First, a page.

Accounting and its types

Last updated: 29.10.2016

This short series tries to show that the concept of accounting is much broader than most people think. It briefly describes the basic branches of accounting, especially financial and managerial accounting.

This series is freely followed by series Cost accounting.

Financial accounting

The purpose of financial accounting is to present true and fair information about financial position, financial performance and cash-flow of the entity for the external stakeholders such as shareholders, investors, creditors or government. Financial accounting looks mainly into the history and is (mostly) maintained mandatorily.

Financial accounting can be governed either by generally accepted accounting standards (GAAP such as IFRS or US GAAP) or national law. 

Management (managerial) accounting

Management accounting provides information for decision-making and as such it looks mainly into the future and is prepared for internal use, mainly for managers of the entity.  Management accounting uses data from financial accounting, but also from other internal and external sources. There is no requirement to keep management accounting records.  Management accounts do not necessarily be in the form of statement of financial position, financial performance and cash-flow. It may contain only a set of analyses e.g. of products, segments, geographic locations etc.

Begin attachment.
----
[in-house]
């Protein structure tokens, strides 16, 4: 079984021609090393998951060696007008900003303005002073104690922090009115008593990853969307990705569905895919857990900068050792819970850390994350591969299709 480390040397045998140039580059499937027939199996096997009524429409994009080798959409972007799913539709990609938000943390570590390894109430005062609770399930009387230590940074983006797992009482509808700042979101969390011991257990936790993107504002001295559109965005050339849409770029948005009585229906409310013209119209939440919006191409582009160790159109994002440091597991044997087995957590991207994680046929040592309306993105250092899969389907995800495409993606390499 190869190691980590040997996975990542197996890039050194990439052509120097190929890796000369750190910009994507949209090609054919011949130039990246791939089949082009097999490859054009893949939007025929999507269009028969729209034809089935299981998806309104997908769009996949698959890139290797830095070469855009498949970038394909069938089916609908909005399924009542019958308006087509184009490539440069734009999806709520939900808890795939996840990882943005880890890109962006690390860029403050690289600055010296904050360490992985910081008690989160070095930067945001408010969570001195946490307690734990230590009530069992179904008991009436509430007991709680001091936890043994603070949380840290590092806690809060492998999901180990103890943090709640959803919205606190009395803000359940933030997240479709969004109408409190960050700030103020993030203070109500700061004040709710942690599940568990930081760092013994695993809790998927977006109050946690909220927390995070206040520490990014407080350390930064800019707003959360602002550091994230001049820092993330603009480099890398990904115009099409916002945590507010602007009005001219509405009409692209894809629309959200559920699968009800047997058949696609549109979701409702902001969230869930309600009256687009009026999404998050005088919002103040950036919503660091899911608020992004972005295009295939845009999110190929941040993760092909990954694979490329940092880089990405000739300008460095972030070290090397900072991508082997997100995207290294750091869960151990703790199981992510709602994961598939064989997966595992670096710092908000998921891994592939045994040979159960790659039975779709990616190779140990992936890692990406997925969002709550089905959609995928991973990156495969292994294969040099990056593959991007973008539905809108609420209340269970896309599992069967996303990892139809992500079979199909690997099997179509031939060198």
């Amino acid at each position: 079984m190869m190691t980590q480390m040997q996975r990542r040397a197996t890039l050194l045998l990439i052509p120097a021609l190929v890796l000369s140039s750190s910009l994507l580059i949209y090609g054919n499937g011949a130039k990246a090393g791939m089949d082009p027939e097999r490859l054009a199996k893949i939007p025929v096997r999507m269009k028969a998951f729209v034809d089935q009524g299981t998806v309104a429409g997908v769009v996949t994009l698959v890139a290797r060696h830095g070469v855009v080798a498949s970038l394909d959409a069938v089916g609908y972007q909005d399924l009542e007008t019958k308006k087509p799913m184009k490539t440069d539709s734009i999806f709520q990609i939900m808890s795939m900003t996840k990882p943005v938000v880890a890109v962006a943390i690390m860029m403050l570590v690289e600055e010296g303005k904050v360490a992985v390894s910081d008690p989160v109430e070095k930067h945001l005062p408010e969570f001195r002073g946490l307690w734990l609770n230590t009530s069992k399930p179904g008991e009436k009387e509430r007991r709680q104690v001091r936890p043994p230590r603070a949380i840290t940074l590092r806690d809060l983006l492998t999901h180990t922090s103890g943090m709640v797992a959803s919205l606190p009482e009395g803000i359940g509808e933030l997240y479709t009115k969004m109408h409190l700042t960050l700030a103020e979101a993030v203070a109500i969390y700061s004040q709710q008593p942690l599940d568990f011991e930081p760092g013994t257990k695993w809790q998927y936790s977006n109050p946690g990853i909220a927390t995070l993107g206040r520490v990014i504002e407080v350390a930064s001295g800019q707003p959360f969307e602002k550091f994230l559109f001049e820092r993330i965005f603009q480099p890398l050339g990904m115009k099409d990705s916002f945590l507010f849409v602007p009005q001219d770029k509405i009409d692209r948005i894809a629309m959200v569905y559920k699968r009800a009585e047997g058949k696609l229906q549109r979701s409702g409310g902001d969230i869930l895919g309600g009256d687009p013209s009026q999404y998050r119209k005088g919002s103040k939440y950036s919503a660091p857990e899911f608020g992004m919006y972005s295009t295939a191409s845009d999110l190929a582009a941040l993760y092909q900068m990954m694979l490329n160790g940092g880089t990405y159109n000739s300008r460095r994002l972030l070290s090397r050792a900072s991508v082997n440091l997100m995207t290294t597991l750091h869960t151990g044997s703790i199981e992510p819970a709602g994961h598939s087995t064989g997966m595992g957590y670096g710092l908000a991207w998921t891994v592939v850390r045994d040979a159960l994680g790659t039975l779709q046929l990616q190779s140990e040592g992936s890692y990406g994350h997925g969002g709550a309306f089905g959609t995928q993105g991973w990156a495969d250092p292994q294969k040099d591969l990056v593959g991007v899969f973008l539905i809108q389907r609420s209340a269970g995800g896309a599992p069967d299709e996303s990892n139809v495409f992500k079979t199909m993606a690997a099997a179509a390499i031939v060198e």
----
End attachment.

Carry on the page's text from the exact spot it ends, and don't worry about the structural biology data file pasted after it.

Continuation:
Cost accounting

Cost accounting is a set of management accounting methods, techniques and procedures used mainly to determine actual or planned costs of cost objects (cost center, product, cost unit, department, process, activity).

Cost accounting is not an exact discipline.  It involves a set of well tried-out methods or techniques, but very important in its application is also common sense.


Purpose of cost accounting


  • Facilitate decision making
    • Analyze product profitability – help mainly determine which products are profitable and which are not.
    • Cost-plus pricing - setting appropriate price based on costs. It is one of the methods how to set up the selling price of the product. But this approach lacks commercial approach as the price based only on costs may not be competitive.
  • Control over the costs
    • Cost analysis is the starting point for cost reductions and optimization programs
    • It is used in budget and forecast preparations and as the result, it can warn management about the costs spent above budget. 
  • Valuation of the inventory and cost of goods sold – help determine:
    • which costs shall be included to the value of inventory (or costs of goods sold) and which shall be booked immediately to statement of profit and loss as period costs
    • to which cost objects shall the costs be allocated
    • the methodology for cost allocation and apportionment



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